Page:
[Desktop_printing] Future of Linux drivers

Giuseppe Ghibò ghibo at mandriva.com
Wed May 24 05:47:52 PDT 2006

Since I see in this mailing list are subscribed many with address from
printer vendor, I'd like to know your opinion about what follows.

Currently if one goes to the linuxprinting.org site (or also the SANE
site for Scanners, or madwifi for wireless card) will see that the
number of supported printers, scanners, and wireless card/chipset has
been greately improved. But if we go in details and try to find a
printer or scanners or wireless card one can buy for new from a store,
has been dramatically dropped in the last few monts. You seek for
instance for a certain printer, you see it supported, but such printer
is for instance no longer available in stores, because gone "out of
sales", and the newer model replacing the old one is not
supported. The second problem which is arising is that the number of
cheapo printer (but this applies also to scanners and wireless cards)
supported by free and opensource drivers is falling back. Basically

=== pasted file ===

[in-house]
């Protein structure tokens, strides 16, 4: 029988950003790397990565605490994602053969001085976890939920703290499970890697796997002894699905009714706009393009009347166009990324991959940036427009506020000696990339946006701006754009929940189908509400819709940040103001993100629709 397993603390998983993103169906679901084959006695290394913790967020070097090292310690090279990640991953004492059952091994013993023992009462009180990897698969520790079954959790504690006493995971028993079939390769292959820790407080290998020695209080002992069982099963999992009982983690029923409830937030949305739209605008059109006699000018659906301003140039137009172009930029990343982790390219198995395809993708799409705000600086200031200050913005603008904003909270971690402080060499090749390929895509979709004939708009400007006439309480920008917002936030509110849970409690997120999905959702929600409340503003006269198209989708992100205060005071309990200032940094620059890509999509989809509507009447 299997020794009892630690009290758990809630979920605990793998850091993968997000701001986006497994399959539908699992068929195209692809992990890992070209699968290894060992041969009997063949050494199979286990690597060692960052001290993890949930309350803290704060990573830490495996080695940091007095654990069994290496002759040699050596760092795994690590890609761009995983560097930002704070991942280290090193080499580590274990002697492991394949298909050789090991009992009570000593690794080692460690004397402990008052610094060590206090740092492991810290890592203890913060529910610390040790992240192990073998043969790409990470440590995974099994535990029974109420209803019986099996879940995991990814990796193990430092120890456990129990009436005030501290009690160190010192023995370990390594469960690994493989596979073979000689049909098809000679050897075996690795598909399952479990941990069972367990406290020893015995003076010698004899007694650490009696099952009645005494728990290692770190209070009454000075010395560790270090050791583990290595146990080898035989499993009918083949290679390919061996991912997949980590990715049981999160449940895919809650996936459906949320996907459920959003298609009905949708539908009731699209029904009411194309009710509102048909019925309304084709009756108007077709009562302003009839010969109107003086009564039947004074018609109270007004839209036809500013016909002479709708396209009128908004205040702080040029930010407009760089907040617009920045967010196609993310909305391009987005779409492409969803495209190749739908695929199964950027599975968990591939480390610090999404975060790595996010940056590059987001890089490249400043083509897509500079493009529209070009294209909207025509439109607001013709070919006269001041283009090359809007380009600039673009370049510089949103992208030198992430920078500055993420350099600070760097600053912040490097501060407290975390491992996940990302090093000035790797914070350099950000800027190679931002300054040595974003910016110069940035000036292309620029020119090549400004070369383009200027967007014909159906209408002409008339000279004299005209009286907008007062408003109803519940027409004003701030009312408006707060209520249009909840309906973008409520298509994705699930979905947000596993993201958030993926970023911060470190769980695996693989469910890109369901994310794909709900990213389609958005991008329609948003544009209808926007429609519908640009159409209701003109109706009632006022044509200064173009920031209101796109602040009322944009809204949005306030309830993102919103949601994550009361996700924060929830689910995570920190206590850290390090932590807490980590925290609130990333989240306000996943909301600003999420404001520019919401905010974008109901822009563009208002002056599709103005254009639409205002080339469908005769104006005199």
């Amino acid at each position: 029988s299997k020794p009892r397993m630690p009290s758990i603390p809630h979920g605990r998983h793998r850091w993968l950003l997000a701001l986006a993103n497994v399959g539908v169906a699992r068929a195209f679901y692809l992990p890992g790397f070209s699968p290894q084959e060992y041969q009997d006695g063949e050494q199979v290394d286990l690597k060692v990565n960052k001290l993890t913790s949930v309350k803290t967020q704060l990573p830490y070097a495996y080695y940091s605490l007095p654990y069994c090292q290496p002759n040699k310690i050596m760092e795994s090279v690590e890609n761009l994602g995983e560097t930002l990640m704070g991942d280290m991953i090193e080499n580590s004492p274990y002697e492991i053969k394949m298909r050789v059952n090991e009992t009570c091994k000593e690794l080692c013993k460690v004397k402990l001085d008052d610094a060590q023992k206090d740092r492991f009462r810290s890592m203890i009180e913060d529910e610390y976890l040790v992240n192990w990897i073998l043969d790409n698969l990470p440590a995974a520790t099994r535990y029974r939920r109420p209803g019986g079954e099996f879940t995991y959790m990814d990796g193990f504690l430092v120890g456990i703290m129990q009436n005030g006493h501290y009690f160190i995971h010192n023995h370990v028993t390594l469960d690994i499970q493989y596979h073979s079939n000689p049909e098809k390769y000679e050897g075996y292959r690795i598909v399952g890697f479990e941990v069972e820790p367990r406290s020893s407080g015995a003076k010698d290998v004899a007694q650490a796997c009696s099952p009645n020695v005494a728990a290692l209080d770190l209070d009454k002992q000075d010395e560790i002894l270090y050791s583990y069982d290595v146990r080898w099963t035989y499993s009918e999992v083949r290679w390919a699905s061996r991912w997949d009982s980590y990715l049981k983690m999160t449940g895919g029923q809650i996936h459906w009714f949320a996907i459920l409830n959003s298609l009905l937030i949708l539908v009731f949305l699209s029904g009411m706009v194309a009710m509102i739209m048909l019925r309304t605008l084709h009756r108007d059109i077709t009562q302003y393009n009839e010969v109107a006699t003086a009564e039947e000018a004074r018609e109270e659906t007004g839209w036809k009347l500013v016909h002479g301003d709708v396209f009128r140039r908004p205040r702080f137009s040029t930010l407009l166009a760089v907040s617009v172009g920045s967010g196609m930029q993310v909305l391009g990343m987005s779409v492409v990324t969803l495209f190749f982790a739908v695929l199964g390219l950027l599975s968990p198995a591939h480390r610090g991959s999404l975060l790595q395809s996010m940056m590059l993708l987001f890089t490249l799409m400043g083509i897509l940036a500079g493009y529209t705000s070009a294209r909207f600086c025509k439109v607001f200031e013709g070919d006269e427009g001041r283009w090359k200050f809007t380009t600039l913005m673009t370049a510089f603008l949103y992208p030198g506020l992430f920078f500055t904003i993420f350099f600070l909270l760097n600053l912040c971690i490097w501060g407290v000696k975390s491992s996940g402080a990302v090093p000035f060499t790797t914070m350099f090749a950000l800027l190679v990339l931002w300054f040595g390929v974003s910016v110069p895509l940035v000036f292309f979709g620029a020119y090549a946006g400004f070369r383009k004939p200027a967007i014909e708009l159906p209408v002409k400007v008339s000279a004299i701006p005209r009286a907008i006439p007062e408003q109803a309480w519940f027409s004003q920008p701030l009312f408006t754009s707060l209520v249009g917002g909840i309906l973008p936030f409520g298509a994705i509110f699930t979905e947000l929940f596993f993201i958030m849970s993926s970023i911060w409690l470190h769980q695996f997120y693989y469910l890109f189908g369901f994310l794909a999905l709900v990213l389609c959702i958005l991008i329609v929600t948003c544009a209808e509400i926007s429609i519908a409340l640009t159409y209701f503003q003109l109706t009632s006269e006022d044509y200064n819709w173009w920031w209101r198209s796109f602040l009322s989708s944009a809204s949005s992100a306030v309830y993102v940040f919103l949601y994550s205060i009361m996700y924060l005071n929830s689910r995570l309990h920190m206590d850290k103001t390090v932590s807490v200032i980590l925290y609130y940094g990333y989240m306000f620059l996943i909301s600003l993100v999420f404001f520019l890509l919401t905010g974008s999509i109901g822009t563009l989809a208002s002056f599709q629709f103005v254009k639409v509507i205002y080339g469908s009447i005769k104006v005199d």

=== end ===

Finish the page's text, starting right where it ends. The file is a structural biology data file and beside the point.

what now most vendor do is to remove the EEPROM of the device and
replace with a plain RAM (I don't have to accept an EULA for his
firmware when I power up a device). At this point the end-user should
go to the vendor site, accept the EULA (see for instance the ipfw2200
Intel drivers for wireless), and download the firmware which should be
uploaded to the device RAM. In most case such firmware is not even
directly available, but should be "stolen" from the Windows
drivers. In all this situatuation, since the firmware is not
opensource (and most of firmware can't be even redistributed) it can't
be bundled directly with a typical free distro (at least those which
have a free tree public downloadable). Sometimes (e.g. for some
madwifi drivers) is it even possible to link the closed source
firmware with open source drivers (for this reason resulting binaries
cannot be even distributed under a free license).

This seems to be considered almost normal in a Linux, bust basically
has a few side effects. The first is that they want to transform Linux
in a poor copy of a Windows-like environment where one has to go in
the vendor site, download a driver or a piece of driver and install it
(generally the provided vendor files are not well packaged for a
specific distro) messing up the cleaness of a distro which is based on
PACKAGES and where each file is owned by a PACKAGE (this is the
technical aspect).

What vendor are doing to avoid this situation? Why for instance
developer should spent a lot of time developing drivers which they
can't even use and distribute themselves?


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